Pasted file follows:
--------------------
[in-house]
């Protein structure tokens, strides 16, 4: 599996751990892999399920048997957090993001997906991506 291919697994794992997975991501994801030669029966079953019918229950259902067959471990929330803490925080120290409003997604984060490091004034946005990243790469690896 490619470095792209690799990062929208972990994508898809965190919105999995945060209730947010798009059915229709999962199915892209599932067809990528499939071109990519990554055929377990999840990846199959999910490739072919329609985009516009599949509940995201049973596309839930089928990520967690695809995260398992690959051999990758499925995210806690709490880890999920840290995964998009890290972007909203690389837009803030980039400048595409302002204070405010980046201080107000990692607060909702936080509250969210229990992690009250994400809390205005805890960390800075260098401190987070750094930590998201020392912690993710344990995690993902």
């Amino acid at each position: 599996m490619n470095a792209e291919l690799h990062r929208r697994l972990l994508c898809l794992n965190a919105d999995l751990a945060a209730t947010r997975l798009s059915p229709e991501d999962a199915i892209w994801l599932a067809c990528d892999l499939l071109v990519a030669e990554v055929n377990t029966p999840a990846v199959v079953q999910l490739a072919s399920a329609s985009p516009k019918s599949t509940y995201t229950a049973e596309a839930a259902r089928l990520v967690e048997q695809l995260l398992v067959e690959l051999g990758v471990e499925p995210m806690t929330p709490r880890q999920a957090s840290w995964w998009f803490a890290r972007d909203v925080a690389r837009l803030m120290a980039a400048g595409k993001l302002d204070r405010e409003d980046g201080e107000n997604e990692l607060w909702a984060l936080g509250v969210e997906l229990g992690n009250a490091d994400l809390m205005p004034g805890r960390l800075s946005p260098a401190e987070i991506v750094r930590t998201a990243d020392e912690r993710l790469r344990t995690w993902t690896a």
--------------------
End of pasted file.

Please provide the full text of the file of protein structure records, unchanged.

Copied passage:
[in-house]
């Protein structure tokens, strides 16, 4: 599996751990892999399920048997957090993001997906991506 291919697994794992997975991501994801030669029966079953019918229950259902067959471990929330803490925080120290409003997604984060490091004034946005990243790469690896 490619470095792209690799990062929208972990994508898809965190919105999995945060209730947010798009059915229709999962199915892209599932067809990528499939071109990519990554055929377990999840990846199959999910490739072919329609985009516009599949509940995201049973596309839930089928990520967690695809995260398992690959051999990758499925995210806690709490880890999920840290995964998009890290972007909203690389837009803030980039400048595409302002204070405010980046201080107000990692607060909702936080509250969210229990992690009250994400809390205005805890960390800075260098401190987070750094930590998201020392912690993710344990995690993902």
């Amino acid at each position: 599996m490619n470095a792209e291919l690799h990062r929208r697994l972990l994508c898809l794992n965190a919105d999995l751990a945060a209730t947010r997975l798009s059915p229709e991501d999962a199915i892209w994801l599932a067809c990528d892999l499939l071109v990519a030669e990554v055929n377990t029966p999840a990846v199959v079953q999910l490739a072919s399920a329609s985009p516009k019918s599949t509940y995201t229950a049973e596309a839930a259902r089928l990520v967690e048997q695809l995260l398992v067959e690959l051999g990758v471990e499925p995210m806690t929330p709490r880890q999920a957090s840290w995964w998009f803490a890290r972007d909203v925080a690389r837009l803030m120290a980039a400048g595409k993001l302002d204070r405010e409003d980046g201080e107000n997604e990692l607060w909702a984060l936080g509250v969210e997906l229990g992690n009250a490091d994400l809390m205005p004034g805890r960390l800075s946005p260098a401190e987070i991506v750094r930590t998201a990243d020392e912690r993710l790469r344990t995690w993902t690896a």